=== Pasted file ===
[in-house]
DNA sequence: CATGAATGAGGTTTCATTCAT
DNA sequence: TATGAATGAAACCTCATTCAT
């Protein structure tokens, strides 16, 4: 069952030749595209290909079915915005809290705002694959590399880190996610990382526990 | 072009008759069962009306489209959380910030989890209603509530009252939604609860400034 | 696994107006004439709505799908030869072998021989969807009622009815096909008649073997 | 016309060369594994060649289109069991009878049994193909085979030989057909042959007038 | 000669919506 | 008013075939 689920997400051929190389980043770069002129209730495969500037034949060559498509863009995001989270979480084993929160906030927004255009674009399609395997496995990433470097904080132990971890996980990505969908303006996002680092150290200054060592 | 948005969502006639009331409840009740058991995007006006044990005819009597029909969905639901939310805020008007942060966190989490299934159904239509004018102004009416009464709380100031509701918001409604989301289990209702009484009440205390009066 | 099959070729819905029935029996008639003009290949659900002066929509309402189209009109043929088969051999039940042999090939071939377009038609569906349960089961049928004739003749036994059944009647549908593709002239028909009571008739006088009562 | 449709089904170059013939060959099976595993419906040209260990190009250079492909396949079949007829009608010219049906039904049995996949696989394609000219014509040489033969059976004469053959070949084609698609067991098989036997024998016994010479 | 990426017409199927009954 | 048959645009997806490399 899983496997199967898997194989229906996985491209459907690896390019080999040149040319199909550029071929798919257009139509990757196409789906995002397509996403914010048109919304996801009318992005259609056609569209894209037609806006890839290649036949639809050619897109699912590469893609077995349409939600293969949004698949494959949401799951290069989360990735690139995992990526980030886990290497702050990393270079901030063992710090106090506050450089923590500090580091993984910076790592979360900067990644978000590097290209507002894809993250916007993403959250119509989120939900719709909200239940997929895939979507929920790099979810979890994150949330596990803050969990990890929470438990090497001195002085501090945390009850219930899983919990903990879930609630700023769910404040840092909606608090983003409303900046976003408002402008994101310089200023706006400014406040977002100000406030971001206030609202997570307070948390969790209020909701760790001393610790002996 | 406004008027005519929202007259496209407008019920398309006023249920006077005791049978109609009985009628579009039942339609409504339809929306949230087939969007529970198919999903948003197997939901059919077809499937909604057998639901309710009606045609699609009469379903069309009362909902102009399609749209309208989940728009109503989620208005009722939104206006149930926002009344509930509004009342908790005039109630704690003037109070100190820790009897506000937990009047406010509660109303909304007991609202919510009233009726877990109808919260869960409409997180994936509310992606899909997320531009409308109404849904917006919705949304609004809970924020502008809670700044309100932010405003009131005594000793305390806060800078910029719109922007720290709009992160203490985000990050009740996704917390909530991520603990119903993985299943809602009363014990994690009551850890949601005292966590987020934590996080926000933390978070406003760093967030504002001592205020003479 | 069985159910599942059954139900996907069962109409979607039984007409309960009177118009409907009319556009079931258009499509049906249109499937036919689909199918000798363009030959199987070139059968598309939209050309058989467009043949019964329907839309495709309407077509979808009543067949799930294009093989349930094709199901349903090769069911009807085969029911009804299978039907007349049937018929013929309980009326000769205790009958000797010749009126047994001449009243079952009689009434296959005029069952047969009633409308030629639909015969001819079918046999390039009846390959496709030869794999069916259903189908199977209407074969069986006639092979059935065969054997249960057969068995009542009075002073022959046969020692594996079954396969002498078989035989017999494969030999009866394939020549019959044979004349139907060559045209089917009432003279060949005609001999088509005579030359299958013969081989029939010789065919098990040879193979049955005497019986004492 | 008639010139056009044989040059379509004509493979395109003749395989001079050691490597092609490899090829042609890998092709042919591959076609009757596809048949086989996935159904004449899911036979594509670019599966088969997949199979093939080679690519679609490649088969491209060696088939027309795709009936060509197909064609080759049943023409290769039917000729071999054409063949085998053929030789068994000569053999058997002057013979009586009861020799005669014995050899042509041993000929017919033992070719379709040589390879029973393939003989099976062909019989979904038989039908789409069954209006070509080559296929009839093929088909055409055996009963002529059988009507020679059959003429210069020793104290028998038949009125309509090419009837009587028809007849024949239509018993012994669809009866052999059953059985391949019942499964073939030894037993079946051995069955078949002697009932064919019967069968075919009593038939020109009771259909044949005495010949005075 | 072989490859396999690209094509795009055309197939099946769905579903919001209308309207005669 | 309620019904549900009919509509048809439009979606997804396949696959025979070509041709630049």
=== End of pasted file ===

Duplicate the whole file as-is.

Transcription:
[in-house]
DNA sequence: CATGAATGAGGTTTCATTCAT
DNA sequence: TATGAATGAAACCTCATTCAT
């Protein structure tokens, strides 16, 4: 069952030749595209290909079915915005809290705002694959590399880190996610990382526990 | 072009008759069962009306489209959380910030989890209603509530009252939604609860400034 | 696994107006004439709505799908030869072998021989969807009622009815096909008649073997 | 016309060369594994060649289109069991009878049994193909085979030989057909042959007038 | 000669919506 | 008013075939 689920997400051929190389980043770069002129209730495969500037034949060559498509863009995001989270979480084993929160906030927004255009674009399609395997496995990433470097904080132990971890996980990505969908303006996002680092150290200054060592 | 948005969502006639009331409840009740058991995007006006044990005819009597029909969905639901939310805020008007942060966190989490299934159904239509004018102004009416009464709380100031509701918001409604989301289990209702009484009440205390009066 | 099959070729819905029935029996008639003009290949659900002066929509309402189209009109043929088969051999039940042999090939071939377009038609569906349960089961049928004739003749036994059944009647549908593709002239028909009571008739006088009562 | 449709089904170059013939060959099976595993419906040209260990190009250079492909396949079949007829009608010219049906039904049995996949696989394609000219014509040489033969059976004469053959070949084609698609067991098989036997024998016994010479 | 990426017409199927009954 | 048959645009997806490399 899983496997199967898997194989229906996985491209459907690896390019080999040149040319199909550029071929798919257009139509990757196409789906995002397509996403914010048109919304996801009318992005259609056609569209894209037609806006890839290649036949639809050619897109699912590469893609077995349409939600293969949004698949494959949401799951290069989360990735690139995992990526980030886990290497702050990393270079901030063992710090106090506050450089923590500090580091993984910076790592979360900067990644978000590097290209507002894809993250916007993403959250119509989120939900719709909200239940997929895939979507929920790099979810979890994150949330596990803050969990990890929470438990090497001195002085501090945390009850219930899983919990903990879930609630700023769910404040840092909606608090983003409303900046976003408002402008994101310089200023706006400014406040977002100000406030971001206030609202997570307070948390969790209020909701760790001393610790002996 | 406004008027005519929202007259496209407008019920398309006023249920006077005791049978109609009985009628579009039942339609409504339809929306949230087939969007529970198919999903948003197997939901059919077809499937909604057998639901309710009606045609699609009469379903069309009362909902102009399609749209309208989940728009109503989620208005009722939104206006149930926002009344509930509004009342908790005039109630704690003037109070100190820790009897506000937990009047406010509660109303909304007991609202919510009233009726877990109808919260869960409409997180994936509310992606899909997320531009409308109404849904917006919705949304609004809970924020502008809670700044309100932010405003009131005594000793305390806060800078910029719109922007720290709009992160203490985000990050009740996704917390909530991520603990119903993985299943809602009363014990994690009551850890949601005292966590987020934590996080926000933390978070406003760093967030504002001592205020003479 | 069985159910599942059954139900996907069962109409979607039984007409309960009177118009409907009319556009079931258009499509049906249109499937036919689909199918000798363009030959199987070139059968598309939209050309058989467009043949019964329907839309495709309407077509979808009543067949799930294009093989349930094709199901349903090769069911009807085969029911009804299978039907007349049937018929013929309980009326000769205790009958000797010749009126047994001449009243079952009689009434296959005029069952047969009633409308030629639909015969001819079918046999390039009846390959496709030869794999069916259903189908199977209407074969069986006639092979059935065969054997249960057969068995009542009075002073022959046969020692594996079954396969002498078989035989017999494969030999009866394939020549019959044979004349139907060559045209089917009432003279060949005609001999088509005579030359299958013969081989029939010789065919098990040879193979049955005497019986004492 | 008639010139056009044989040059379509004509493979395109003749395989001079050691490597092609490899090829042609890998092709042919591959076609009757596809048949086989996935159904004449899911036979594509670019599966088969997949199979093939080679690519679609490649088969491209060696088939027309795709009936060509197909064609080759049943023409290769039917000729071999054409063949085998053929030789068994000569053999058997002057013979009586009861020799005669014995050899042509041993000929017919033992070719379709040589390879029973393939003989099976062909019989979904038989039908789409069954209006070509080559296929009839093929088909055409055996009963002529059988009507020679059959003429210069020793104290028998038949009125309509090419009837009587028809007849024949239509018993012994669809009866052999059953059985391949019942499964073939030894037993079946051995069955078949002697009932064919019967069968075919009593038939020109009771259909044949005495010949005075 | 072989490859396999690209094509795009055309197939099946769905579903919001209308309207005669 | 309620019904549900009919509509048809439009979606997804396949696959025979070509041709630049």